The Trouble with "The Trouble with Code School"
April 30, 2013
Zach Wentz was recently invited to Medium, and for his first post, he wrote "The Trouble with Code School". (Actually he wrote CodeSchool, but I wanted to fix that.) In it, he accurately describes a flaw in online education platforms in that they do not teach every bit of technology leading up to the scoped piece of technology that they describe.
In many ways, he's right. If you are looking to learn programming, you absolutely should understand the concepts that he shared in his post. That said, Zach's trouble comes with misunderstanding or misstating the purpose of something and then generalizing that something with other somethings.
If you haven't heard of Rosetta Stone, they provide courses for you to learn various world languages. A quick Google search for 'learn world languages' will list off their competitors. The bulk of these companies focus on one specific language per course. If you want to learn French, you take one of their courses. If you want to learn the roots of human communication, you do not.
This is the same with Code School and many other online training sites. I can't speak for all of them, but Code School even offers courses that are not specifically programming related. In most of these sites, a course is available with a title describing the specific language or the framework that you will be learning. Some even list prerequisites of things that you should likely know before taking a course.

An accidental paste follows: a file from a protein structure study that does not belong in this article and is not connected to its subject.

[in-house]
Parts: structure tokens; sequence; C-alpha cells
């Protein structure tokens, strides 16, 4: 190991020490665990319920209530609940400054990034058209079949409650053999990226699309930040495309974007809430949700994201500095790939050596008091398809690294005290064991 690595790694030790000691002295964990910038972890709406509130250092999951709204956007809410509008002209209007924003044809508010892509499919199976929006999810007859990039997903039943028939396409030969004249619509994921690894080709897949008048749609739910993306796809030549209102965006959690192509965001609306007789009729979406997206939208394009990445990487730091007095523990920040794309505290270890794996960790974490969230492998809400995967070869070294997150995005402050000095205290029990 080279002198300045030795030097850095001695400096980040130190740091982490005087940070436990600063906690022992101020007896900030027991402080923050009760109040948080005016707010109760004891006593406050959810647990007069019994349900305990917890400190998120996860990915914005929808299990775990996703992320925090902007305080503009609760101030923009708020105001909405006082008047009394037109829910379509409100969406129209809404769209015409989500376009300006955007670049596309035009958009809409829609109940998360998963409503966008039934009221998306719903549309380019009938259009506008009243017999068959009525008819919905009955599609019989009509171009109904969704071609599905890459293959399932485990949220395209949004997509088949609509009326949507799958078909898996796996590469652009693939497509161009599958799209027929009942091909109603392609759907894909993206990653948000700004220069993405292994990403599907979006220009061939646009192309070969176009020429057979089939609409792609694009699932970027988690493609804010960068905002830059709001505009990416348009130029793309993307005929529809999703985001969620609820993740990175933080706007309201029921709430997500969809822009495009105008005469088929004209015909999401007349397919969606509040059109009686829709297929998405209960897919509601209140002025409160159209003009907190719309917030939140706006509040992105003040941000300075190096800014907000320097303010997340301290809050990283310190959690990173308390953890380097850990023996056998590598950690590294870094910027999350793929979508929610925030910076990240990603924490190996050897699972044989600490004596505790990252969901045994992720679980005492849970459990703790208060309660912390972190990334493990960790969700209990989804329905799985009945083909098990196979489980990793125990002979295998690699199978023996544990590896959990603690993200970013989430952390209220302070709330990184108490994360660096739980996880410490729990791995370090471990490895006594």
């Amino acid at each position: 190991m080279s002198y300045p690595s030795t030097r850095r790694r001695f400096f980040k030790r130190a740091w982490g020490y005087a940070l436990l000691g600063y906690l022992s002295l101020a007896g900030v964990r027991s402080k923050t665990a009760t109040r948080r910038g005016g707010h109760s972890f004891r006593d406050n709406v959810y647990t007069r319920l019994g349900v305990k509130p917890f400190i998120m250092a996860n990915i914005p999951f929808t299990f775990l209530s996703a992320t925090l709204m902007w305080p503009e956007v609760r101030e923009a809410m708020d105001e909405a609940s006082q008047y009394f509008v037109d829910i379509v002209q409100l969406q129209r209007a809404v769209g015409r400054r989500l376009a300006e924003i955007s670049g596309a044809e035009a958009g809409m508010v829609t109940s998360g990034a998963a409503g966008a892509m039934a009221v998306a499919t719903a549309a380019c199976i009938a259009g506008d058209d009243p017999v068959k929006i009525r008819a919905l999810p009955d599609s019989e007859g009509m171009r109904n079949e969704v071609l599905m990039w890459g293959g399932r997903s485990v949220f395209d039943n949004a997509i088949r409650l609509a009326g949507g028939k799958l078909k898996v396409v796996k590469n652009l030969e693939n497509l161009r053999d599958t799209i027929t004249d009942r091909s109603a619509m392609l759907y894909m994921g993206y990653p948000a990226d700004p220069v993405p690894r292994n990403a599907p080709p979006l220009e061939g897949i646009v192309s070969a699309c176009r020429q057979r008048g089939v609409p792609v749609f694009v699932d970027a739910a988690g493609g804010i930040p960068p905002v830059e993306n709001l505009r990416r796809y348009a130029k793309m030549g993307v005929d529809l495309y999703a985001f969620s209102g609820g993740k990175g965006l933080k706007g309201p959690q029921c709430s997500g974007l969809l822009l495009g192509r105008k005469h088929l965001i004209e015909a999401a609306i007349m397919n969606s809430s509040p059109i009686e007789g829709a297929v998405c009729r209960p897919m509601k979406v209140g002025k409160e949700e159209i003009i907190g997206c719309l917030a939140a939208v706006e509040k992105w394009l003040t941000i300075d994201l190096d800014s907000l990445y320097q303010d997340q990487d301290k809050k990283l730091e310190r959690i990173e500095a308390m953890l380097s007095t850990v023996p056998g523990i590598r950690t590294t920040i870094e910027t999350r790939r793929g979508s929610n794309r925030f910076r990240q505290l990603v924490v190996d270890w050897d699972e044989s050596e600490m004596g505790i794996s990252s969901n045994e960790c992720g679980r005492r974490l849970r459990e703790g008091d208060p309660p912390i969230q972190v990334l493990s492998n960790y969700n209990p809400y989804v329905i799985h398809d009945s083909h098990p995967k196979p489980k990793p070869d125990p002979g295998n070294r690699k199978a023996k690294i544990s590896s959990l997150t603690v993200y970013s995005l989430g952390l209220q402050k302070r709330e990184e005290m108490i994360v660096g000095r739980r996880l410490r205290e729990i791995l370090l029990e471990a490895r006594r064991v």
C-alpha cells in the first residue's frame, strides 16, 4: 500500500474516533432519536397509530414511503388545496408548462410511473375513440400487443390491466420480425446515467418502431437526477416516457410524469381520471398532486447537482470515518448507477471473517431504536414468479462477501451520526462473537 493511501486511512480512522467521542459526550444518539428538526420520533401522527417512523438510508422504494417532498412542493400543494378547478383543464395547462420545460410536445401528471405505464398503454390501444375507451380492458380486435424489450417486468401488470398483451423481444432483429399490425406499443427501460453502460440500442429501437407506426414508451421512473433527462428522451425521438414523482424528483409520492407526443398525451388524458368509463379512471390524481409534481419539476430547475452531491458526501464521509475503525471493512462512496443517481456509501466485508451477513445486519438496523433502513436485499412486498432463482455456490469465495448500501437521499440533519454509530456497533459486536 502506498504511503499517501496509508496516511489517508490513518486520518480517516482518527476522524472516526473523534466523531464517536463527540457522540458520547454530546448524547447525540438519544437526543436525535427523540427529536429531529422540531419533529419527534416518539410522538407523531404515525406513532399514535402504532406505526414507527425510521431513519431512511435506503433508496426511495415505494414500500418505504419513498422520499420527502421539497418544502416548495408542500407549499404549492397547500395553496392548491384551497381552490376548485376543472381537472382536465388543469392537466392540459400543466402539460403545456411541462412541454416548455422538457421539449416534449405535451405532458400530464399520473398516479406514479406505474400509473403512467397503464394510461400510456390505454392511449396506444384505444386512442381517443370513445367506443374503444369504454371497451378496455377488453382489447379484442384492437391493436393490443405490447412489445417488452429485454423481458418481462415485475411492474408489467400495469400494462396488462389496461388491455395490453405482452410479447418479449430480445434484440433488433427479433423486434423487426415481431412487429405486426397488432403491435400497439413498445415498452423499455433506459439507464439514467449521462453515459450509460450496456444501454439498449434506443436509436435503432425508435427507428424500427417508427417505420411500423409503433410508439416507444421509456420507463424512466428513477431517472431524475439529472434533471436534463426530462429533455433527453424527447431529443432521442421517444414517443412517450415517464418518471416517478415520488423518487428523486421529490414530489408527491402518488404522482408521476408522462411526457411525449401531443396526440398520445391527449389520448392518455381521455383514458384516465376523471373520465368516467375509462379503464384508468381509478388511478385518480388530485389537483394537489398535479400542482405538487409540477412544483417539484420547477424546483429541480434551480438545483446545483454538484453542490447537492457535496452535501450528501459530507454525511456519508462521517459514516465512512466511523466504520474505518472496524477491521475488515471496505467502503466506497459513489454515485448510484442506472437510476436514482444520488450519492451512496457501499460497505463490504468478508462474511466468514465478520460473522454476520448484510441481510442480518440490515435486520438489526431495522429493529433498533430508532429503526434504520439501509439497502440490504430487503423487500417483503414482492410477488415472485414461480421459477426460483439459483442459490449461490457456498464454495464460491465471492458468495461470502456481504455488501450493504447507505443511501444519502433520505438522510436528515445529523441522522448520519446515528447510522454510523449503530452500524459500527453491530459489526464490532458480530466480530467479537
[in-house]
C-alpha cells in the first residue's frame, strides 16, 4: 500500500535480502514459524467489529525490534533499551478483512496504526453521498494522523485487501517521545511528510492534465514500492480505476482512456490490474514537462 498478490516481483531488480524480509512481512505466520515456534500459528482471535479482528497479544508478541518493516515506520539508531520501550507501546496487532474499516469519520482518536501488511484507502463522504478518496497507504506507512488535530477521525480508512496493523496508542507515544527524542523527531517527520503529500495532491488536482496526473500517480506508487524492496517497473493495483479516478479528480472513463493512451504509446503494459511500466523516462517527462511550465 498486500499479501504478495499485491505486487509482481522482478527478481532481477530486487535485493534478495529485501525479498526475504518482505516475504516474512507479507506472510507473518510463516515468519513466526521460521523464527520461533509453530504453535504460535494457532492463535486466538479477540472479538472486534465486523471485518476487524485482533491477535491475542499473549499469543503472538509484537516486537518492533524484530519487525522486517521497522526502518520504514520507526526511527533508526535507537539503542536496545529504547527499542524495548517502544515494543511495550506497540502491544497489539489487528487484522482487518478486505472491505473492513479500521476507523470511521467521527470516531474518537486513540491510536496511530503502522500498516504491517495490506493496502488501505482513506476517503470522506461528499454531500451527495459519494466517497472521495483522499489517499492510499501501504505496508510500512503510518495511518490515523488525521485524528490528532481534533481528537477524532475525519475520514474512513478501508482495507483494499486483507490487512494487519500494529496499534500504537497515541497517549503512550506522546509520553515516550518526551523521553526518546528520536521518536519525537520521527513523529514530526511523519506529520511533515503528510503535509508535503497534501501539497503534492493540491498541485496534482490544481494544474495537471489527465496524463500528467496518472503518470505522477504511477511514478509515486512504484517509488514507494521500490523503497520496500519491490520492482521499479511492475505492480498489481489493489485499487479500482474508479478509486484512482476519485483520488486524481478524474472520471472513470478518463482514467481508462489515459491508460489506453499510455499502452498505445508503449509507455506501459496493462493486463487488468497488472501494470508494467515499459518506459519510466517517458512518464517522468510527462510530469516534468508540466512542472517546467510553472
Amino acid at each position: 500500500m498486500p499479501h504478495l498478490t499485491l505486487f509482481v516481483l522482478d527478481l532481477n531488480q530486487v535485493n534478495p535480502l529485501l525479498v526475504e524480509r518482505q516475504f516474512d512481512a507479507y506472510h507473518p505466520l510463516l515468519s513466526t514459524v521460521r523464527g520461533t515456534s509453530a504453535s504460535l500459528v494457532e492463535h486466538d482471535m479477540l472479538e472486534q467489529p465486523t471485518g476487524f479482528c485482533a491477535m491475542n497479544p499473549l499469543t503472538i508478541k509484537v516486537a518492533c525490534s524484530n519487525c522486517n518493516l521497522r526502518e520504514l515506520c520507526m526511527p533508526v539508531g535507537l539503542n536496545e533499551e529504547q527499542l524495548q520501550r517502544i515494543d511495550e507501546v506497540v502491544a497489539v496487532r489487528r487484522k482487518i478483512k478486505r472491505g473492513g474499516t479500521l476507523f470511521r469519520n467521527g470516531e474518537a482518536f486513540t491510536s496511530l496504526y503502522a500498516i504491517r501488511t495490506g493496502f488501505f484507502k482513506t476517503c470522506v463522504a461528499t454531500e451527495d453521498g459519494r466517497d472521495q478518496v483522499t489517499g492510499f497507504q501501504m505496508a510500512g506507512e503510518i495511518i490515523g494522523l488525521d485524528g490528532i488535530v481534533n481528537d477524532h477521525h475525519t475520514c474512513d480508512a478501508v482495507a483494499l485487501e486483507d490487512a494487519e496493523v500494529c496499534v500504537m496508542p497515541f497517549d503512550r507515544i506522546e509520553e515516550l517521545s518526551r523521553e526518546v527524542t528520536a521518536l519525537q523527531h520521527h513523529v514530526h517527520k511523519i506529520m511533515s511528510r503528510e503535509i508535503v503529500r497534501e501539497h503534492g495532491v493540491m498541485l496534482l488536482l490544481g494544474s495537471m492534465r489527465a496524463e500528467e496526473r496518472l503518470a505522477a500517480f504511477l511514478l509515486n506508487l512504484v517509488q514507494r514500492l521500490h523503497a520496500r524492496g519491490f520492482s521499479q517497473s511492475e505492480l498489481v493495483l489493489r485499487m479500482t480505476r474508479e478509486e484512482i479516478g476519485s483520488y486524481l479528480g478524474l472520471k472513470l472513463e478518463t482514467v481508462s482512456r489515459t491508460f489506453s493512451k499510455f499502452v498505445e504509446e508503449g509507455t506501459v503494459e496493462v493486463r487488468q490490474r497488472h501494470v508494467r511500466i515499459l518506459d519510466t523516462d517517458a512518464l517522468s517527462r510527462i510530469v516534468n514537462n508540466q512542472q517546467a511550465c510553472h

If I thought that people should begin with the foundations of language before learning French, I would not write a post entitled "The Trouble with Rosetta Stone". Unfortunately it seems Zach chose this approach to bait more readers. For this particular instance, the argument is more along the lines of "The Trouble with Learning Computer Languages Before Understanding Computer Language Principles".
I can see why someone would want to shorten that up. It wouldn't have the click appeal that the original title did. Unfortunately, that comes at the expense of misleading people about the purpose of something in exchange for the click-through.
If Zach's comments weren't directed at Code School and if it didn't misrepresent the purpose of Code School as well as a few of the other online training platforms it mentions, I would really dig the post. Zach brings up good points, and at times a fair argument. But his lack of good form from the outset is tough to swallow.